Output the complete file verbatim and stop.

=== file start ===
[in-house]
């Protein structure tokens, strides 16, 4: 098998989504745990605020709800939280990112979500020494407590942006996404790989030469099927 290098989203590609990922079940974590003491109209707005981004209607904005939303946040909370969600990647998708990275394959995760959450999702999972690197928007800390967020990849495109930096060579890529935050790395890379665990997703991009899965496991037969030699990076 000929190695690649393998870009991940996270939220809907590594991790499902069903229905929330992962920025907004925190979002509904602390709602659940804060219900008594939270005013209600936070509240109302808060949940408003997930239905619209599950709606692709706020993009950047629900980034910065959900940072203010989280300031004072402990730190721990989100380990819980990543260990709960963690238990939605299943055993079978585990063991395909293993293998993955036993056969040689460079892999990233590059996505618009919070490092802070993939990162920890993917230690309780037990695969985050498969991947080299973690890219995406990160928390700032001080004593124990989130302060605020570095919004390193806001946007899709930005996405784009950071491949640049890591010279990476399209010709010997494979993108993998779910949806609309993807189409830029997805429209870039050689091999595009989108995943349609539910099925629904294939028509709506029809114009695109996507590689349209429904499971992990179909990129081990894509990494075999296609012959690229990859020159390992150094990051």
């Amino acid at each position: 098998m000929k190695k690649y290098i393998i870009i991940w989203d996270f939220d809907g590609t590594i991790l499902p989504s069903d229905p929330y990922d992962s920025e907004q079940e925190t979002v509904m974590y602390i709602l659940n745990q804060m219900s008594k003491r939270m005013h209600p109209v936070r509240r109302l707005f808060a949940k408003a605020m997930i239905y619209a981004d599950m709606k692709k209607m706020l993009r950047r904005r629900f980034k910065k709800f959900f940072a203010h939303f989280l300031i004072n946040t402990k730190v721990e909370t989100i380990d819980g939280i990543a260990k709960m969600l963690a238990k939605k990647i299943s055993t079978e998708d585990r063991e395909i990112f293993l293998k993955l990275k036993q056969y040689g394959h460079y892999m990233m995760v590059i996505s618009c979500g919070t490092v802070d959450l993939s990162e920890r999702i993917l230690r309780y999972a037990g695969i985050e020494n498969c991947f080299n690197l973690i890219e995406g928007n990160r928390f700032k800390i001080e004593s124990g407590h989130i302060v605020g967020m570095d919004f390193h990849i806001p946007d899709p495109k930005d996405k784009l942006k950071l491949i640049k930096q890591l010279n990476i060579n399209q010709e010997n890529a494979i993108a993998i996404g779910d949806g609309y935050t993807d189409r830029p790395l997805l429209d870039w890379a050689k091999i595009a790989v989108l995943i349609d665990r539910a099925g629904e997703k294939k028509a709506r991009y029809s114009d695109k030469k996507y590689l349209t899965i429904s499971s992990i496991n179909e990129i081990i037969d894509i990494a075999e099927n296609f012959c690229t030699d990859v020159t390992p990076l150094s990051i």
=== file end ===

[in-house]
């Protein structure tokens, strides 16, 4: 098998989504745990605020709800939280990112979500020494407590942006996404790989030469099927 290098989203590609990922079940974590003491109209707005981004209607904005939303946040909370969600990647998708990275394959995760959450999702999972690197928007800390967020990849495109930096060579890529935050790395890379665990997703991009899965496991037969030699990076 000929190695690649393998870009991940996270939220809907590594991790499902069903229905929330992962920025907004925190979002509904602390709602659940804060219900008594939270005013209600936070509240109302808060949940408003997930239905619209599950709606692709706020993009950047629900980034910065959900940072203010989280300031004072402990730190721990989100380990819980990543260990709960963690238990939605299943055993079978585990063991395909293993293998993955036993056969040689460079892999990233590059996505618009919070490092802070993939990162920890993917230690309780037990695969985050498969991947080299973690890219995406990160928390700032001080004593124990989130302060605020570095919004390193806001946007899709930005996405784009950071491949640049890591010279990476399209010709010997494979993108993998779910949806609309993807189409830029997805429209870039050689091999595009989108995943349609539910099925629904294939028509709506029809114009695109996507590689349209429904499971992990179909990129081990894509990494075999296609012959690229990859020159390992150094990051």
């Amino acid at each position: 098998m000929k190695k690649y290098i393998i870009i991940w989203d996270f939220d809907g590609t590594i991790l499902p989504s069903d229905p929330y990922d992962s920025e907004q079940e925190t979002v509904m974590y602390i709602l659940n745990q804060m219900s008594k003491r939270m005013h209600p109209v936070r509240r109302l707005f808060a949940k408003a605020m997930i239905y619209a981004d599950m709606k692709k209607m706020l993009r950047r904005r629900f980034k910065k709800f959900f940072a203010h939303f989280l300031i004072n946040t402990k730190v721990e909370t989100i380990d819980g939280i990543a260990k709960m969600l963690a238990k939605k990647i299943s055993t079978e998708d585990r063991e395909i990112f293993l293998k993955l990275k036993q056969y040689g394959h460079y892999m990233m995760v590059i996505s618009c979500g919070t490092v802070d959450l993939s990162e920890r999702i993917l230690r309780y999972a037990g695969i985050e020494n498969c991947f080299n690197l973690i890219e995406g928007n990160r928390f700032k800390i001080e004593s124990g407590h989130i302060v605020g967020m570095d919004f390193h990849i806001p946007d899709p495109k930005d996405k784009l942006k950071l491949i640049k930096q890591l010279n990476i060579n399209q010709e010997n890529a494979i993108a993998i996404g779910d949806g609309y935050t993807d189409r830029p790395l997805l429209d870039w890379a050689k091999i595009a790989v989108l995943i349609d665990r539910a099925g629904e997703k294939k028509a709506r991009y029809s114009d695109k030469k996507y590689l349209t899965i429904s499971s992990i496991n179909e990129i081990i037969d894509i990494a075999e099927n296609f012959c690229t030699d990859v020159t390992p990076l150094s990051i």